Can you do a "review" on the scenario based on the AAR? How difficult was for each side, possible strategies, etc.
Sure, be glad to. I'll break it up into three sections: a general overview / review, then two separate sections for strategy and tactics: one for NATO and one for Pact. Overview follows; S&T for NATO/Pact are in the following two posts.
I would say that Mr. Cross's The Next War 1979 is one of the more challenging scenes. It is hypothetical but dwells in a sort of nether region between complete make believe and historical fact. Recall that in 1979 there was a Cold War with much sabre rattling between the US and the USSR. They would soon go to war by proxy in Afghanistan. So the board game on which the scene is based was timely. It was one of those monster games that I was fortunate to see in a game store in 1979 and I bought it at the time. That wasn't my first board game--I had subscribed to Strategy & Tactics magazine since about 1974.
I never really got to play the board game; I only managed to set up most of the air war and a few ground units and got through maybe four moves before I had to tear down the set-up I had in a spare bedroom. Over time I lost the game, so I was very happy to find it in the TOAW:II disc I bought some 20 years ago (I think it first appeared with TOAW:II, not sure.) I know it was in ACOW.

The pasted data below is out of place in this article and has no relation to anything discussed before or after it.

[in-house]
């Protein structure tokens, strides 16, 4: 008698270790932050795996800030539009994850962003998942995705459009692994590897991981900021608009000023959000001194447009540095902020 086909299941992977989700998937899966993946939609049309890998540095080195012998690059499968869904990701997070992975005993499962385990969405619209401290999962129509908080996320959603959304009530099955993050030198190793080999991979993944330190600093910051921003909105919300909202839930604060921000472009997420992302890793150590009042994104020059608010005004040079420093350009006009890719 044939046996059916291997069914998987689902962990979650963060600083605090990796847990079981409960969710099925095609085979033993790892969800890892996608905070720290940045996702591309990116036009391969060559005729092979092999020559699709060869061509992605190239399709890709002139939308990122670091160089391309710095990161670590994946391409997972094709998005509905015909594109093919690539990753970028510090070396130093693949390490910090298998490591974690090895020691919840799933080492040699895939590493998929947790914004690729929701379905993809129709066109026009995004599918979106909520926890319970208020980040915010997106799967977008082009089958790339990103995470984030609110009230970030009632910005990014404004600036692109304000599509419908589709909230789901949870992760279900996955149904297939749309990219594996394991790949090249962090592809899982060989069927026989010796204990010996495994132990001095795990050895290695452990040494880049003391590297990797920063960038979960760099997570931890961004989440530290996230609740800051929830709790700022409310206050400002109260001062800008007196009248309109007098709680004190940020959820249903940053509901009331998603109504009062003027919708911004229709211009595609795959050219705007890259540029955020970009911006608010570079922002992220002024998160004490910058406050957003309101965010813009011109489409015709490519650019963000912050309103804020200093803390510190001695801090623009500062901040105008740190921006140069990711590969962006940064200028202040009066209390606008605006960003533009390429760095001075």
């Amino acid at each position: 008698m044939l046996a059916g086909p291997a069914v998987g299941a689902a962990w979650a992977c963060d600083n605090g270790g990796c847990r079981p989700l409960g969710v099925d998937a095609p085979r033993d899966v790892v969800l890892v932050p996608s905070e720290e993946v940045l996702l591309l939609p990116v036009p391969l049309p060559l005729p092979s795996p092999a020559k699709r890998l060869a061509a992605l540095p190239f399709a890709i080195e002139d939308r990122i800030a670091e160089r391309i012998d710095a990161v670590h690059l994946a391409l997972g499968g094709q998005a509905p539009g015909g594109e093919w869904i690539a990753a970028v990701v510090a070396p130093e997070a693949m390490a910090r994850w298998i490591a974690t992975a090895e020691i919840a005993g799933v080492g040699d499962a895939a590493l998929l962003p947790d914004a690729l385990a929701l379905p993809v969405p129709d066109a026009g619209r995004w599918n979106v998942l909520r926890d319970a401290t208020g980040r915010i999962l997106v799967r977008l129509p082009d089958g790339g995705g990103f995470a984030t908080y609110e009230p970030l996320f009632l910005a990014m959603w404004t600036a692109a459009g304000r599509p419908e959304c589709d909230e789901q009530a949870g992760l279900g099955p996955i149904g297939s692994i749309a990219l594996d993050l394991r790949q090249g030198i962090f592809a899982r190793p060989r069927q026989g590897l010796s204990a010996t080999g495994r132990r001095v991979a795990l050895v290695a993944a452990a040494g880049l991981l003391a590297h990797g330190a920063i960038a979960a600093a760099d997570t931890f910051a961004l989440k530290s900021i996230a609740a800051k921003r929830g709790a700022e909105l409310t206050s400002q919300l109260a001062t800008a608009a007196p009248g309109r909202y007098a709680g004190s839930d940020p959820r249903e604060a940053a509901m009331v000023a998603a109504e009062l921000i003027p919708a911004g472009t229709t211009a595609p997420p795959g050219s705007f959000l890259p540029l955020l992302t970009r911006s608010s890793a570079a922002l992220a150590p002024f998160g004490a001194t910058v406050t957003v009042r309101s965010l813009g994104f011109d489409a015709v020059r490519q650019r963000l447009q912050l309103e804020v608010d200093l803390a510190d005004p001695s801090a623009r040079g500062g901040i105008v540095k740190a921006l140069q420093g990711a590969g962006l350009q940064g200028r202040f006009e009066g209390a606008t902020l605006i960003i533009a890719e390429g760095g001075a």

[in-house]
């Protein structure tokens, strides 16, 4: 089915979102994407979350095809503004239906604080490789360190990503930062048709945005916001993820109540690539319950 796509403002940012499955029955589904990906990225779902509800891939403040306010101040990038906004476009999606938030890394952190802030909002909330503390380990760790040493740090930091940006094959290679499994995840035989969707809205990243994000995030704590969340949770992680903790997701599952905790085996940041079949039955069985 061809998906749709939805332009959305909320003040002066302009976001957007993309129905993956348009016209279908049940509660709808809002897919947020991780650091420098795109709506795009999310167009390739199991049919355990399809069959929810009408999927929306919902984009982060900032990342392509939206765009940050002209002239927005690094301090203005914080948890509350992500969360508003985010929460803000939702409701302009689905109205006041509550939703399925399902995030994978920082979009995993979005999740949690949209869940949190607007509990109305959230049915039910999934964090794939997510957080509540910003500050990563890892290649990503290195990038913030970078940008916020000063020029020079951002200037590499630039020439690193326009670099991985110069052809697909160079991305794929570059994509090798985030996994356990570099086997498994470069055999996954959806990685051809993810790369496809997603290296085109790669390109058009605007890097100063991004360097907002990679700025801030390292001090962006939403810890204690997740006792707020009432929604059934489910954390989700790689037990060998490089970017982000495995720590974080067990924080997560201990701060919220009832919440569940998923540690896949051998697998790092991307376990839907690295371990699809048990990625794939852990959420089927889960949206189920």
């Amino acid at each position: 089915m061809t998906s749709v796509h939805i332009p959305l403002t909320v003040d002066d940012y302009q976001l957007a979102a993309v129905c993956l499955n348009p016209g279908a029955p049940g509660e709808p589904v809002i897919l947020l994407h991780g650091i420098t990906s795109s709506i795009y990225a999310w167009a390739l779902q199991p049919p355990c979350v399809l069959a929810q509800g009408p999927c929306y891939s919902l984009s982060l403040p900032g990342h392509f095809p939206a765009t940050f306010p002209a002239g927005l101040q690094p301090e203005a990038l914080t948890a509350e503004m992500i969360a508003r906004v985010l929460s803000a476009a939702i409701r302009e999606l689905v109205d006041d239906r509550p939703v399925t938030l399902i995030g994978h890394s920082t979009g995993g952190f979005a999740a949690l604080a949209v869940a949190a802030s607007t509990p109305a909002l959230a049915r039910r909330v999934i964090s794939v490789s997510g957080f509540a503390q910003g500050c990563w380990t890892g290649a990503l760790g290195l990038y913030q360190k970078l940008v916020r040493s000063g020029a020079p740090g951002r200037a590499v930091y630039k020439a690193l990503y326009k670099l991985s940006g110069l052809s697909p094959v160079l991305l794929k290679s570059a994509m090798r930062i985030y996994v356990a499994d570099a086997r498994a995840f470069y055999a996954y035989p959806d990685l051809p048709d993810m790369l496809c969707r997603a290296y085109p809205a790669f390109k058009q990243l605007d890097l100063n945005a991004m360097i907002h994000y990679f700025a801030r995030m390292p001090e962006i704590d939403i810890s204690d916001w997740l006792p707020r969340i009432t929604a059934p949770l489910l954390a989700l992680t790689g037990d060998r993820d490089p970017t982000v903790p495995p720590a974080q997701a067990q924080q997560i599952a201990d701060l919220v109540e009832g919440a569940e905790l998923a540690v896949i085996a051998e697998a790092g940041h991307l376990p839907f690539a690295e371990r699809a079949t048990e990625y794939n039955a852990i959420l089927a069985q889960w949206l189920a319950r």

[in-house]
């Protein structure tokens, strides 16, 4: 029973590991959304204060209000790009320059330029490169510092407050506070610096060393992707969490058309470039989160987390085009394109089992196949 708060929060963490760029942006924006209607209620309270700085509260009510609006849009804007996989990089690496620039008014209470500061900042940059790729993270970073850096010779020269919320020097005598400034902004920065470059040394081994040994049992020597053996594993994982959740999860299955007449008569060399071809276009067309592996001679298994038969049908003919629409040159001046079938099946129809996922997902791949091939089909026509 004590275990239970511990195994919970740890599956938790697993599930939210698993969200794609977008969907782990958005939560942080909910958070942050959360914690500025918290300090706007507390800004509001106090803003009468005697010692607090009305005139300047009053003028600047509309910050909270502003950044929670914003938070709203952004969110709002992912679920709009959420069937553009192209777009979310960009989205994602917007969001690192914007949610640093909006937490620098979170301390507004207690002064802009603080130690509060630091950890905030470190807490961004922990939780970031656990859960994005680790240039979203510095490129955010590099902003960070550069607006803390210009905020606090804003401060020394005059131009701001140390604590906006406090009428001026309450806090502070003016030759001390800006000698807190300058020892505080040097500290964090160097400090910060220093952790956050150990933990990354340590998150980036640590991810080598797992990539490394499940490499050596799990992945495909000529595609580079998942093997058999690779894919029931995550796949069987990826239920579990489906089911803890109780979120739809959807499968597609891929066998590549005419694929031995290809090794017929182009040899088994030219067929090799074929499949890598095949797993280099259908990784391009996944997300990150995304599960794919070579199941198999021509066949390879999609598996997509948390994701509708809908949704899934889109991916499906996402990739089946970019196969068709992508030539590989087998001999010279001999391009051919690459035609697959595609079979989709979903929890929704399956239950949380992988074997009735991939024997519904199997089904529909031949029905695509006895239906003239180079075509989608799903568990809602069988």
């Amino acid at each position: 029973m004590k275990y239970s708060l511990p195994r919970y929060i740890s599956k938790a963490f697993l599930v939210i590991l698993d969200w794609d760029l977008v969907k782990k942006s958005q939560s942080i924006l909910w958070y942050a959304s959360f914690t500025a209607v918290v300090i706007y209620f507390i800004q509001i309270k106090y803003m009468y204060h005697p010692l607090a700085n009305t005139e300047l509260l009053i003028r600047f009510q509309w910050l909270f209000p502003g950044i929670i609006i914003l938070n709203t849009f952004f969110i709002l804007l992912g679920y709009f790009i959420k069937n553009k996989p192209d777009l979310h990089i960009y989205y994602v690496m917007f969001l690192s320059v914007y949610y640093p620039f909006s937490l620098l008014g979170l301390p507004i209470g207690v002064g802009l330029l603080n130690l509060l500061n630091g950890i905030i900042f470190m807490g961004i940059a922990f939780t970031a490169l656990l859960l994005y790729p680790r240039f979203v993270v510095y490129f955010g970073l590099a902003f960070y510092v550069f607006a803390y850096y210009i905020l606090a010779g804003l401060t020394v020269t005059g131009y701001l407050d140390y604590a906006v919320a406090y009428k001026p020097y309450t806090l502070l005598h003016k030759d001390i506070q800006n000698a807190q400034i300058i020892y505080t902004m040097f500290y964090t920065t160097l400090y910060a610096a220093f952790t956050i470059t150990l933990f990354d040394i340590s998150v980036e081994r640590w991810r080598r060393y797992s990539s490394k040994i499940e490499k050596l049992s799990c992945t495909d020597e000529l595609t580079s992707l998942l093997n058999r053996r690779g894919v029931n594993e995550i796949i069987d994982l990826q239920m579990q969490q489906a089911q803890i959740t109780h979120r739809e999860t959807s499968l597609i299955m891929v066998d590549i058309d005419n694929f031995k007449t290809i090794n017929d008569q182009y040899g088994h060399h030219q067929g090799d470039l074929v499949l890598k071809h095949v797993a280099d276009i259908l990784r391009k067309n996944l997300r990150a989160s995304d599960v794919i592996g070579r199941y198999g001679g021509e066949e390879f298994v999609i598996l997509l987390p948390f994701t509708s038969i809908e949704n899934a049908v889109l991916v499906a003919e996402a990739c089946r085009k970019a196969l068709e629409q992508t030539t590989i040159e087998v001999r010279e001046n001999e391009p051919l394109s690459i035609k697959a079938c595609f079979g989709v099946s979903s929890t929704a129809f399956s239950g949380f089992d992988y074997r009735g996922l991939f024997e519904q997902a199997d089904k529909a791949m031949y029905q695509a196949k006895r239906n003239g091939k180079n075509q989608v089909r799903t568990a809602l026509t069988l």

The best thing about the scene is its very well constructed event engine. Mr. Cross really captured the feel of the board game by including so many variations that can occur from the very first moves. It seems like the game never plays the same way twice. Some of the Pact countries may not participate, as happened with East Germany in this AAR. NATO too has that same variation; France and Italy were only in it for part of the AAR. I can't do the math exactly, but the number of different ways that this scene can start ... simply due to the Pact "Tension" choice, the Austrian option, and dice rolls for both sides w/re/to supply, reinforcements, and participation ... it must be somewhere around at least 20 factorial if you include the "Tension" options (over 1000 trillion possible variations).
That is a LOT of variation and is what makes the scene constantly re-playable. I estimate that I have enjoyed many hundreds of hours of entertainment playing this scene solitaire off and on for 20 years. To this day, I still learn something new or find some different kind of strategy and tactic.
I think it is best played as PBEM. Next best is solitaire. I think the PO is only lacking because of the complexity of the game--Elmer simply cannot take into account the nuanced strategies that a fleshly player will use. It is a complex scenario with a fair learning curve. It can last anywhere from 18 to 35 turns, depending on how long the Pact player rides the "Tension" option. NATO always moves last -- the game ends 17 moves after Pact declares hostilities.
The next two posts are possible strategies: one for NATO one for and Pact.